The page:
Meet Kristine Evenson, president of CaptureHits and marketing strategist to midsize companies. With a specialty in online promotions and internet marketing, Kristine is shaping the way brands approach their virtual presence, particularly on Facebook.
By focusing on target audiences, Kristine Evenson is able to drive noticeable results that boost traffic, maximize sales, and ultimately expand profits. Because of her experience balancing social media into a brand’s holistic online presence, Kristine understands how to effectively harness social power.
What’s the most common mistake that you see people make on Facebook and their online marketing campaigns in general?
Actually I see several common mistakes when it comes to online marketing, including Facebook. The first is failing to identify what channels make the most sense based on your target audience, message and objectives. Sometimes smaller niche channels are more effective than a site like Facebook, so it’s really important to understand your audience and match that data to the demographics and psychographics of each marketing channel.
The second mistake is failing to have a plan or strategy. Too many marketers jump right into online marketing with what I call dump and pour marketing. Sure, you can make great pancakes dumping and pouring a little of this and a little of that, but you need a recipe to be able to replicate success over and over again. Having a strategy, especially one that ties objectives to measures, provides consistency so that you can learn why something isn’t working and fix it; or replicate where the magic happens over and over again to get the most from what works the best in your marketing channels.
Because many people are engaged in social on a personal level, they assume that they understand social media marketing, which is very different from being a participant in social media. Social media is really more comparable to a hearing aid vs. a bullhorn. It allows you, the marketer, to meet the audience on their terms, in a space where they are comfortable and at their level. It’s about offering value everywhere and not being overly self-promotional… It’s not always a breadcrumb trail leading to the gingerbread house. Sometimes it’s more like a treasure hunt where you need to gather a number of metric clues to piece together the mystery.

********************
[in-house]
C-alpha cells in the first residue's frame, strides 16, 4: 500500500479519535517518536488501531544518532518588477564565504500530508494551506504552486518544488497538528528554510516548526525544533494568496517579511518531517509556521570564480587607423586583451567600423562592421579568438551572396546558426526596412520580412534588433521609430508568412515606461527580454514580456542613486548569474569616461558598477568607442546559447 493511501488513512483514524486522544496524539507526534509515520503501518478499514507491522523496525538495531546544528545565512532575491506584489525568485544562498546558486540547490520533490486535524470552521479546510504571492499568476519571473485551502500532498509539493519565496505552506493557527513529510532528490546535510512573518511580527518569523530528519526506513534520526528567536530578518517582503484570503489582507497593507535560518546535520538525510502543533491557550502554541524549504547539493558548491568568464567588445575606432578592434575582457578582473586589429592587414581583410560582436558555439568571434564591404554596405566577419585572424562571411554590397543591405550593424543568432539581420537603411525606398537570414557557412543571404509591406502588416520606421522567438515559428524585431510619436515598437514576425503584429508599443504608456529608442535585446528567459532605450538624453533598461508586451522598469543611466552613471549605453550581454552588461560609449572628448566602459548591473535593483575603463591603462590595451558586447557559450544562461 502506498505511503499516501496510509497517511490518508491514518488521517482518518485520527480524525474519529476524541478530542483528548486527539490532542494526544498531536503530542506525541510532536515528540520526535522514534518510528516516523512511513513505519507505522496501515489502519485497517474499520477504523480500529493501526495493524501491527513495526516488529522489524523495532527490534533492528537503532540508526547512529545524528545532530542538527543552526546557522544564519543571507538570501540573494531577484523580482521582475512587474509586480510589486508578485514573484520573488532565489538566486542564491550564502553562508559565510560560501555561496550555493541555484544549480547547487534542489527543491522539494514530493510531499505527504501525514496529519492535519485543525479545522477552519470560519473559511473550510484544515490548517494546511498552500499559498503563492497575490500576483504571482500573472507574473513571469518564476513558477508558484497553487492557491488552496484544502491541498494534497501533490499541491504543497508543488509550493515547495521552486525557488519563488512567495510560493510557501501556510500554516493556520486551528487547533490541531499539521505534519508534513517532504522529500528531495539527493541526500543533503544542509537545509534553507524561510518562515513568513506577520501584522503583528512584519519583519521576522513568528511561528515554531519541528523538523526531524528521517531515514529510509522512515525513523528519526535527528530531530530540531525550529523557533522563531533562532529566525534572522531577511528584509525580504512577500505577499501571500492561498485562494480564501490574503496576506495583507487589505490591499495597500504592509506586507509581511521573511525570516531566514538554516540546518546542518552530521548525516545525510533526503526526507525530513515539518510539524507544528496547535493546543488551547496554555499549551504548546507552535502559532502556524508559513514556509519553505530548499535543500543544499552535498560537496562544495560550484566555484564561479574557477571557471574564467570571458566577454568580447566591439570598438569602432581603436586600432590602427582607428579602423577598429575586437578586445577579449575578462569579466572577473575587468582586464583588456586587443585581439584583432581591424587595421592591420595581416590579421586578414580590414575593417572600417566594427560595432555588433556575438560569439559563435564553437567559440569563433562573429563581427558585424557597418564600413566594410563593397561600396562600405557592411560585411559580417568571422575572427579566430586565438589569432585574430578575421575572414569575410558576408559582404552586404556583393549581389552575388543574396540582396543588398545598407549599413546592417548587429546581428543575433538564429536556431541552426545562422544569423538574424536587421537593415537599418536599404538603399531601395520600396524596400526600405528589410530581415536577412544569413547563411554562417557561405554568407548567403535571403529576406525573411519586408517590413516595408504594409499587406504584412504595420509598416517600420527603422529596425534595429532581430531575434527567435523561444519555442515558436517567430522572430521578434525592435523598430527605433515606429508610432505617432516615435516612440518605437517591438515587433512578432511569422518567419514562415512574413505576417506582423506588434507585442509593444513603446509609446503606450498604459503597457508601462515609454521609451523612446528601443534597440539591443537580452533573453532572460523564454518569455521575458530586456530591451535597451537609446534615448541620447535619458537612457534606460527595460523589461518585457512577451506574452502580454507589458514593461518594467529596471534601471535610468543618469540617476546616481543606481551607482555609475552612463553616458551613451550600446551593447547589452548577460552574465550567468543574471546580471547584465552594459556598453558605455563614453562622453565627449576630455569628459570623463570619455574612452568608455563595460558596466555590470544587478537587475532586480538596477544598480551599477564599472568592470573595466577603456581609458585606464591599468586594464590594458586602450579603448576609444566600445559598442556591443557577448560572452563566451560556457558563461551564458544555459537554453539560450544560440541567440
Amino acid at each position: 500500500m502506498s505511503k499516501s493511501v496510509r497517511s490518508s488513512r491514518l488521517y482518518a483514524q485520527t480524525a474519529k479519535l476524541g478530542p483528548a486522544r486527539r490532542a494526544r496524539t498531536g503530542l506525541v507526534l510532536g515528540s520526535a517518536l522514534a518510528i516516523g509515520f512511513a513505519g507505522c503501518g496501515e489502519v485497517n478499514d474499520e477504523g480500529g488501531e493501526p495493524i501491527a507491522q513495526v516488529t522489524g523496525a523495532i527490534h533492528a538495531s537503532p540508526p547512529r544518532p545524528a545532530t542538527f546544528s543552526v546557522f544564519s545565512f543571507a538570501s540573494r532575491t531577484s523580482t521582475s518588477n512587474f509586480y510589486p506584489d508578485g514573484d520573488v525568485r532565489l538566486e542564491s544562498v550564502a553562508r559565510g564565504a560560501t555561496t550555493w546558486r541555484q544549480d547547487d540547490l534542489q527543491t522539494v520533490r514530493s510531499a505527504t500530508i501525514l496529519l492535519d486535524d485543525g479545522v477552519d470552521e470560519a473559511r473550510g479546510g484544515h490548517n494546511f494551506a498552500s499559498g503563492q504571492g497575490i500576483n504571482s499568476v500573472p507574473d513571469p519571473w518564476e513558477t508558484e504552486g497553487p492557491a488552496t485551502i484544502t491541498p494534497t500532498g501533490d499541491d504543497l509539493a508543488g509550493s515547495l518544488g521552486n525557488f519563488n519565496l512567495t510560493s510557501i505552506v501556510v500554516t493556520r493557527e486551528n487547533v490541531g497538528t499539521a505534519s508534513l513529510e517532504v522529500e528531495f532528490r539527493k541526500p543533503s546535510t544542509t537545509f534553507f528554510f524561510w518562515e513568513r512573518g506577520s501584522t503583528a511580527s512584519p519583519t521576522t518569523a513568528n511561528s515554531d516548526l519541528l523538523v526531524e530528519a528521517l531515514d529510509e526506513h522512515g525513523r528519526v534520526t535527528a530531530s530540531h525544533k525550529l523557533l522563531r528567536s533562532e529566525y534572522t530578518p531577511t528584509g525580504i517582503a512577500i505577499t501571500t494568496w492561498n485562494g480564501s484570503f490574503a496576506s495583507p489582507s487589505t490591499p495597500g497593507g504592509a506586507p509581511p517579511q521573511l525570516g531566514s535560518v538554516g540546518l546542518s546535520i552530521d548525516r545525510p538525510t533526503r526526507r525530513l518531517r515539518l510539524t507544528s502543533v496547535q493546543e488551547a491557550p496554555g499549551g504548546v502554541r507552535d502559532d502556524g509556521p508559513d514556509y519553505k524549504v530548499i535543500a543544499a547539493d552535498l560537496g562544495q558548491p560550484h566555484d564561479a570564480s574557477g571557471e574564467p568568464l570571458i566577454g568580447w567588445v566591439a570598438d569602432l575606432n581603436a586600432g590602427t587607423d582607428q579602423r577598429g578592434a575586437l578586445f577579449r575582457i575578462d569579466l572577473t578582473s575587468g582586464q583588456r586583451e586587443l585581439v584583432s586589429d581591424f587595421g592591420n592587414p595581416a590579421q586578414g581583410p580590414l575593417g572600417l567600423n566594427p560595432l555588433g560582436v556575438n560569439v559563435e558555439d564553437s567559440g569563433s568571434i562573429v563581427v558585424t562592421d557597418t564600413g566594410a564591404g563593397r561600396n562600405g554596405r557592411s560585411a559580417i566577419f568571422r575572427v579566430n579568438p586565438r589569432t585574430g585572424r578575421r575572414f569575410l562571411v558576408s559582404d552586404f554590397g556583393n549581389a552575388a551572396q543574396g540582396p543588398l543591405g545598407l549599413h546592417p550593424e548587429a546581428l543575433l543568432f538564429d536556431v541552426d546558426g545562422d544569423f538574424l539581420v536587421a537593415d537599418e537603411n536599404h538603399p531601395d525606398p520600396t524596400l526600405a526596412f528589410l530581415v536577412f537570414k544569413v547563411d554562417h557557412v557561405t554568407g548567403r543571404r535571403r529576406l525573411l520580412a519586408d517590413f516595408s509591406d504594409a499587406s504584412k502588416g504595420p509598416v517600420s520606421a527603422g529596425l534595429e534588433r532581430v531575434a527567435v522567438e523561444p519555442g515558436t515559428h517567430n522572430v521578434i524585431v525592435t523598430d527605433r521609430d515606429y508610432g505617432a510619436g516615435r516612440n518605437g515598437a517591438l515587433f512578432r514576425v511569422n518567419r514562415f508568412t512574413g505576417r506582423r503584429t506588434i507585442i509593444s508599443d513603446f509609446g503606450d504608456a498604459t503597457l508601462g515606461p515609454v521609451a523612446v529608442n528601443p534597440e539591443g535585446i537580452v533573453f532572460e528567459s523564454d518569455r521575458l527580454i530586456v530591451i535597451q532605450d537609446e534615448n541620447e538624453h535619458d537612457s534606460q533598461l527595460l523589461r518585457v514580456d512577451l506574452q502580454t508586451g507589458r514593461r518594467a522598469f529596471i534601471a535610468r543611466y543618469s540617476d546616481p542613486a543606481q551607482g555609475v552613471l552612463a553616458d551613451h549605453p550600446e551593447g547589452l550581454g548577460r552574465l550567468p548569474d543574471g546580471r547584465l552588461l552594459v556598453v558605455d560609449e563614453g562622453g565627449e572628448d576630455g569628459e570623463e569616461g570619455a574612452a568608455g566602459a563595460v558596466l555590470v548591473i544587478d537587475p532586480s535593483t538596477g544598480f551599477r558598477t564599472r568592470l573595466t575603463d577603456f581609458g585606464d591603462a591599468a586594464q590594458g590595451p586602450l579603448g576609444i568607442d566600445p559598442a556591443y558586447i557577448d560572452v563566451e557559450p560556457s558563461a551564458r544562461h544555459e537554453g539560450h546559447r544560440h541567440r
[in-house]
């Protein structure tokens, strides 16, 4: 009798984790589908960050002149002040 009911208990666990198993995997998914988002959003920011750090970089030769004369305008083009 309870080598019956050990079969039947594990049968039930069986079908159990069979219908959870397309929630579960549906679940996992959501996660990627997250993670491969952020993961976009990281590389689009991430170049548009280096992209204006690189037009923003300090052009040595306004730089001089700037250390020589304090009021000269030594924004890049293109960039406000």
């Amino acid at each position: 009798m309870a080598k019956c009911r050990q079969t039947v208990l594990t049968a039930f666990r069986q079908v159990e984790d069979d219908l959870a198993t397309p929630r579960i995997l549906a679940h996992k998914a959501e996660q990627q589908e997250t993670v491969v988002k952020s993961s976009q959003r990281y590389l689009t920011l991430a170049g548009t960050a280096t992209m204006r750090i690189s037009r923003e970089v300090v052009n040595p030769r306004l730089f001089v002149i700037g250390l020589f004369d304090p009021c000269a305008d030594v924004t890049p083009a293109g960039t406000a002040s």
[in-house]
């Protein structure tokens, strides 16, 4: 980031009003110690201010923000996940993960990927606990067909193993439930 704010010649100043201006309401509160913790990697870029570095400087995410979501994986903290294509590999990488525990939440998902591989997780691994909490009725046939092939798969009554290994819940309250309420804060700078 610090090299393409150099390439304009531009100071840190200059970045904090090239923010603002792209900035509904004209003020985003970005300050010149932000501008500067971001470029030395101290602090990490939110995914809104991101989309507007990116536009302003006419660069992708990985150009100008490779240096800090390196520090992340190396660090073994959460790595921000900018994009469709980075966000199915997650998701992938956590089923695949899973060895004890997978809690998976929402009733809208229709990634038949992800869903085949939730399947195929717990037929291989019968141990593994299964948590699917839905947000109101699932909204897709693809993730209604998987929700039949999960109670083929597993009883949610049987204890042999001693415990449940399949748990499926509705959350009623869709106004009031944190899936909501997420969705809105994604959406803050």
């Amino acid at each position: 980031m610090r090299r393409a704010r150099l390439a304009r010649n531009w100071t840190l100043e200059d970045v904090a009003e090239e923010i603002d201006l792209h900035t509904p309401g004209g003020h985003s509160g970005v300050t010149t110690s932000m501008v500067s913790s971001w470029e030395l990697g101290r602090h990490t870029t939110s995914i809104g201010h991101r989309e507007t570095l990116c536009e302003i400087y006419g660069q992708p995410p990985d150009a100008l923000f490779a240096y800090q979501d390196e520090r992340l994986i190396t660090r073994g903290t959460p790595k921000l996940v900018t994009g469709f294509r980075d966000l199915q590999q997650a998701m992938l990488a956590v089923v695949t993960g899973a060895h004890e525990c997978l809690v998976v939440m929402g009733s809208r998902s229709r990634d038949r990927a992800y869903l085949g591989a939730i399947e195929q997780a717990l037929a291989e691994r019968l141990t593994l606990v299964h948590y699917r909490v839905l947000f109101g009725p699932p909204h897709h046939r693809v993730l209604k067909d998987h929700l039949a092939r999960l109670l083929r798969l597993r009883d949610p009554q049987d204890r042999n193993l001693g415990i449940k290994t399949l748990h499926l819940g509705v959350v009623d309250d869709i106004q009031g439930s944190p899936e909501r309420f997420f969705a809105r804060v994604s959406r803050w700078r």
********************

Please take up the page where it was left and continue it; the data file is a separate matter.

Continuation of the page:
How do Facebook ads compare to Google Adwords in terms of ROI or general effectiveness?
Ideally, ad campaigns on both platforms should run simultaneously. Statically speaking, however, Google Adwords generally outperforms Facebook ads. The real difference has to do with the technology that powers the two different ad platforms. Facebook ads work better for companies who want to build brand awareness. Google Adwords is better as an advertising platform because it has features such as displaying ads over its network of partner sites, and versatile advertising functions like retargeting.
What do business owners need to know about Facebook Graph Search?
Graph Search is really nothing more than Facebook’s way to personalize search results. After all, the more personal it is, the better the odds are that businesses will want to stay within Facebook to help build their brand.
Graph Search assists people by making them more and more aware about what the people they trust (friends, family, colleagues, etc.) think about a specific brand. This helps brands gain more mindshare by influencing people’s choices even IF a click through to purchase isn’t taking place.
The most important thing that businesses need to know about it, however, is that social has changed and continues to change buying behavior. Those brands that have fans who consistently engage with them are more easily able to influence people’s choices.
Do you favor any social media sites like Pinterest, YouTube, or Facebook over another? Do certain niches fall into a specific social media platform or are they all equal?
No, not all social platforms are equal. Each has its own value so it’s important to make marketing choices based on where you find your audience.
Personally I’m a big fan of Pinterest. It’s still young and hasn’t been entirely overtaken by trolls and spammers. I also love that it’s more visual vs. text heavy. I find a lot of inspiration and ideas, and have connected with others who share the same interests.
There are a lot of great features that make Pinterest ideal for retailers and ecommerce since people who pin are statistically much closer to buying something. I also find it is a lot easier to build a following on Pinterest vs. Facebook because the main mode of interaction is repinning.
I like to look at social platforms (or channels) as bodies of water. Sure, fish (your audience) are present in all bodies of water – lakes, rivers, seas. But to catch the right fish, you need to know a lot about it so that you can identify the right rods and reels, bait and lures, techniques, etc. So a long answer to your question, but each channel has its own value and the key is knowing the kind of content best consumed by the audience in each channel.
If you could only choose between a “promoted” post or a paid ad on Facebook, which would you choose?
Which one I would choose would depend on what my objective was. If I wanted to increase engagement, then I would use a promoted post. However, if I wanted to increase exposure among a targeted group of people, then I would use a paid ad. The key to determining which I would ultimately use would rely on some small testing to see which performed better based on my objectives, or if they worked better in conjunction, which is often the case.
Thanks to Kristine Evenson for sharing her social media secrets with us! What lessons for your business strategy will you take from her interview?
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